'What Doesn't Kill Us' ... Invites Practical Medical Benefits
LOURDES GARCIA-NAVARRO, HOST:
It's not very often that you crack open a book to find a giant warning label hitting you in the face. But there it is right in the front of Scott Carney's latest work, "What Doesn't Kill Us." It says no one should attempt any of these methods or practices without appropriate experience, training, doctor approval, etc. In other words, don't try this at home, kids. The this is exposing yourself to extreme cold. We won't, but we have brought Scott Carney into the studios of Colorado Public Radio in Denver to tell us about his investigation.
Hey, Scott Carney.
SCOTT CARNEY: Hi, how you doing? Thanks for having me on.
GARCIA-NAVARRO: So this is some pretty extreme stuff. The book starts with you climbing a freezing Mount Kilimanjaro practically naked. Please explain the concept.
CARNEY: Well, the idea is that humans - we evolved 200,000 years ago. Our species is basically biologically identical as that caveman way in the past. And only for the last about 150 years have we had control over our environment, where we can live at a constant 72 degrees no matter what the weather is outside.
But our underlying biology is designed to have natural fluctuations, both between night and day and also seasonally. And without those natural fluctuations, we're not able to exist in extreme environments. So I took it sort of upon myself, with the help of a Dutch sort of fitness guru named Wim Hof, to expose myself to extreme environments for about six months to try to create resistance.
GARCIA-NAVARRO: So let me get this straight. The basic idea is that somehow our controlled environments - the air conditioning, the heating, the fact that we are wearing puffy jackets to keep us warm in the winter - all this technology is somehow debilitating us instead of protecting us, which is what most of us think.
You actually started out this whole excursion when you went to go meet this man called Wim Hof, trying to debunk what he was doing. Tell us a little bit about that.
CARNEY: Sure. Well, you know, it started back in 2012 when I'd heard about him. You know, he was this guy who did these crazy feats on mountains. He'd climbed something like two-thirds or three-fourths of the way Mount Everest in just shorts. And not only that, he made these claims he could control his immune system and these things that just sounded, you know, crazy and superhuman. So I was very skeptical.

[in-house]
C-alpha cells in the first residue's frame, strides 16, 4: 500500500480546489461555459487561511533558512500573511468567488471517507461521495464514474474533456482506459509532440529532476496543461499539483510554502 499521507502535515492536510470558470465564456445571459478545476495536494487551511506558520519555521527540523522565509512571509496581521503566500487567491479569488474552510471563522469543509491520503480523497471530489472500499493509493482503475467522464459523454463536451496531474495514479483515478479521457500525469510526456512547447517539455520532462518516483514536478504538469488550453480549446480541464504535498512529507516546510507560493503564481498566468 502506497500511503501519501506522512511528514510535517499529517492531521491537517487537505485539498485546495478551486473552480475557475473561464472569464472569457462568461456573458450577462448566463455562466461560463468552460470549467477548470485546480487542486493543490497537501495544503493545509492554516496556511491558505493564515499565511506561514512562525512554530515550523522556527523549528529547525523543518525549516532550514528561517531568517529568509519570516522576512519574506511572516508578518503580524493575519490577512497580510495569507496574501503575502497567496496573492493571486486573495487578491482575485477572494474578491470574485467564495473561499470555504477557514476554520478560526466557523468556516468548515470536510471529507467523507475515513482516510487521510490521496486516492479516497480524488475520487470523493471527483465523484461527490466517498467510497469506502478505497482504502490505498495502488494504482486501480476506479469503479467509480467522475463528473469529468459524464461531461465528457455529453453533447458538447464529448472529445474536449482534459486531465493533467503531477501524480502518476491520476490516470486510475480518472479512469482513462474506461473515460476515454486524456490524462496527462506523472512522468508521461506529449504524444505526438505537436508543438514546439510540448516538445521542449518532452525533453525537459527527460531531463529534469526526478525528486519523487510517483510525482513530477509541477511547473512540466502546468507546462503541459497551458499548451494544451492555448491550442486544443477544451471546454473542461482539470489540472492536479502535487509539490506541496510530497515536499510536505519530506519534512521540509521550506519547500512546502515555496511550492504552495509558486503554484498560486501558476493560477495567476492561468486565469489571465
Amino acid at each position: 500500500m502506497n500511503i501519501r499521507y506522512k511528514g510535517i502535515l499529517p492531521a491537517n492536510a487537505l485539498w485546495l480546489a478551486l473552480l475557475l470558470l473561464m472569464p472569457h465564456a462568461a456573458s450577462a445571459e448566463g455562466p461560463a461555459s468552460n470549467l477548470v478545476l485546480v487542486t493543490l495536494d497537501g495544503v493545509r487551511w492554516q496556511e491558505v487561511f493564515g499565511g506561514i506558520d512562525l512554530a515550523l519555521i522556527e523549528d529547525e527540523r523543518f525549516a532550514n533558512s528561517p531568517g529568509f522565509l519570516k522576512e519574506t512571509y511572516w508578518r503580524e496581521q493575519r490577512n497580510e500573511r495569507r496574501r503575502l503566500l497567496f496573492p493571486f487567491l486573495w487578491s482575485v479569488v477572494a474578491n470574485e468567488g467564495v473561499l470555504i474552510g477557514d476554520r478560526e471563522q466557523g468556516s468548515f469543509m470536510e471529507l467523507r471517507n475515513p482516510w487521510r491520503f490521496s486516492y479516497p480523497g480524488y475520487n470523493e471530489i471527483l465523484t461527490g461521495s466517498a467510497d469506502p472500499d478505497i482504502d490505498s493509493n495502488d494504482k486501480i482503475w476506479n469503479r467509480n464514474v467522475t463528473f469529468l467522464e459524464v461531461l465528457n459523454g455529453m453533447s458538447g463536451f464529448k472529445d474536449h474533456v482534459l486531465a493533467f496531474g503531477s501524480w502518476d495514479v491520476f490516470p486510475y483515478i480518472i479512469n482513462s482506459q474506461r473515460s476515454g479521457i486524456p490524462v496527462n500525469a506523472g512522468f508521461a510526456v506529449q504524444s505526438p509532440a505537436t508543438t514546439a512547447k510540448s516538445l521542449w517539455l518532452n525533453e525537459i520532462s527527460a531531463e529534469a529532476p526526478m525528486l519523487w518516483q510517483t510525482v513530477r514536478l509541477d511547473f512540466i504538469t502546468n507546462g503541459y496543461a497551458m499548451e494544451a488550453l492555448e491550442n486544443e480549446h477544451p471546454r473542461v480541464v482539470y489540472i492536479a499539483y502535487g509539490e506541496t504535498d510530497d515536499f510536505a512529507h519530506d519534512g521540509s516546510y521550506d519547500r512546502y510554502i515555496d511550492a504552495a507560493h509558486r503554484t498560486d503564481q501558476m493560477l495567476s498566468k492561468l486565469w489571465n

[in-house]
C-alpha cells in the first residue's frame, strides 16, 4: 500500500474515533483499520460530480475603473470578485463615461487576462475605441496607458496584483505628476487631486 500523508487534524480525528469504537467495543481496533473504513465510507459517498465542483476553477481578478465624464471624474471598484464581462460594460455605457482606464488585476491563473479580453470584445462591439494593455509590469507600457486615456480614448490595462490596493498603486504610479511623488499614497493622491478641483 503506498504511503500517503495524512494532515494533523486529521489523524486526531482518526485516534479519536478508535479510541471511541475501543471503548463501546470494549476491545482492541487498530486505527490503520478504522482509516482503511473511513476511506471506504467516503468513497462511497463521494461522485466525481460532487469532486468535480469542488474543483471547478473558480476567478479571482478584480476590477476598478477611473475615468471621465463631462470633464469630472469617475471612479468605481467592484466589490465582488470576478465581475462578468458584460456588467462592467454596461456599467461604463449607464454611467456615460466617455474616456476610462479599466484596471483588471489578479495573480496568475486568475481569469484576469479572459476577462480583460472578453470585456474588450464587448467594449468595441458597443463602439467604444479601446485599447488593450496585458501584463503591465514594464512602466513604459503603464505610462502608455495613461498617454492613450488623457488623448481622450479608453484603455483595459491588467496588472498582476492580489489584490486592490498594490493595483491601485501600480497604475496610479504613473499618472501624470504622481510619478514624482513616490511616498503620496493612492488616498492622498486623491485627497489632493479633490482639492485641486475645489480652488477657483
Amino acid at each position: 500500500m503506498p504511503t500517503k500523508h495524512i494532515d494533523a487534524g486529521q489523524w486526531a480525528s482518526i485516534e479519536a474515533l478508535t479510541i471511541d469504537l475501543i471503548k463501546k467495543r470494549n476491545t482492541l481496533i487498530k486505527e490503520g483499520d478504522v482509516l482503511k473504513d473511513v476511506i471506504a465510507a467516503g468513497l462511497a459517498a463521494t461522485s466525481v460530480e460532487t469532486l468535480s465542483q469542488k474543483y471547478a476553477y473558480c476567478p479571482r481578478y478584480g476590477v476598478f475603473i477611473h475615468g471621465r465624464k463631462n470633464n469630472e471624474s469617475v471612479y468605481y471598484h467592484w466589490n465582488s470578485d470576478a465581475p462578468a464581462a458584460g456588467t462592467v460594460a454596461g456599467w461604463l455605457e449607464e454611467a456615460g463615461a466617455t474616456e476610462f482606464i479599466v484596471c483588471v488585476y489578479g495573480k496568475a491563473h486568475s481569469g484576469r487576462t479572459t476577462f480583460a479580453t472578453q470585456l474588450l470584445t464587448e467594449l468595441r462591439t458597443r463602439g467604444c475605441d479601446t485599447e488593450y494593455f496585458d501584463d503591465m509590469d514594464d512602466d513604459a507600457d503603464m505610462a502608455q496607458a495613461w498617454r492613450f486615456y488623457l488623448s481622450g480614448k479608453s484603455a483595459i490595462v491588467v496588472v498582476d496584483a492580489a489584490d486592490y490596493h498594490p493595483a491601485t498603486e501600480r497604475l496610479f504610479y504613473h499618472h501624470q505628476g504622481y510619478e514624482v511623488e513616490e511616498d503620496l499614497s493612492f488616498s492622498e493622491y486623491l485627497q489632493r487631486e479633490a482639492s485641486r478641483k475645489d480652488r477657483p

So I flew out to Poland, and I did the training. And he says, you know, you're going to go stand out in the snow. And I stand in the snow, and in five minutes, I am just done. It's just so cold. I'm in my shorts, bare feet, and it's really, really painful. And so the next day, I did it, and I was able to stand in the snow for 10 minutes. And by the fifth day, I was standing there for an hour.
You know, the basics of the method are, you know, you can activate things like vasoconstriction, which are all of these muscles in your veins through your body which contract when they interact with cold. But you have no conscious way to make those muscles contract. You have to get cold to do that. And if you never get cold, those muscles get weak. And so by reintroducing and intentionally altering your environment, you can really do cool things.
GARCIA-NAVARRO: But not only cool things, you maintain that it can make you less sick. You offer up people suffering from Parkinson's disease and rheumatoid arthritis who say they were helped by this training.
CARNEY: Absolutely. And I have several case studies in the book. And I think we need to make the caveat that this is not rigorously validated by the halls of medicine, although there is certainly ongoing scientific research on it. But I met people with things like Crohn's disease.
And what they were doing was taking cold showers, doing this breathing and to put it, you know, very sort of simply, it was giving their immune system something else to do than attack itself. I met a person whose rheumatoid arthritis, which was keeping him, like, basically stuck in bed, you know, able to walk and do all sorts of things now.
GARCIA-NAVARRO: OK. But if extreme conditioning is so successful, as you report, why hasn't it been more widely accepted?
CARNEY: Well, it is being accepted. I mean, Wim Hof is - the research and the literature around him is certainly growing, but it certainly needs more research.
GARCIA-NAVARRO: I'm sitting here in an climate-controlled studio. And, you know, I want to know - for someone who's not going to climb Mount Kilimanjaro naked - not today, probably not this week, maybe not this month (laughter) - what are the sort of prescriptions that you would give to live a healthier life with what you discovered?
CARNEY: Well, one thing is that you don't need your thermostat up all the way all the time. Like, you can adapt - if you keep your thermostat to 63 or so, right, a point where shivering - you know, you might feel like you might need to shiver - that's probably good. Like, shivering is a natural response.
And one of the things we - you know, we do in the training is we suppress your natural shiver response to make your body find a different way to heat itself. And this is usually ramping up the metabolism. And by doing that, you'll burn more calories, you'll get thinner, but you'll also just be more adapted. You will use less energy in general, and that's a good thing.
GARCIA-NAVARRO: Scott Carney - his new book is called "What Doesn't Kill Us."
CARNEY: Thank you so much for having me on. This has been awesome. Transcript provided by NPR, Copyright NPR.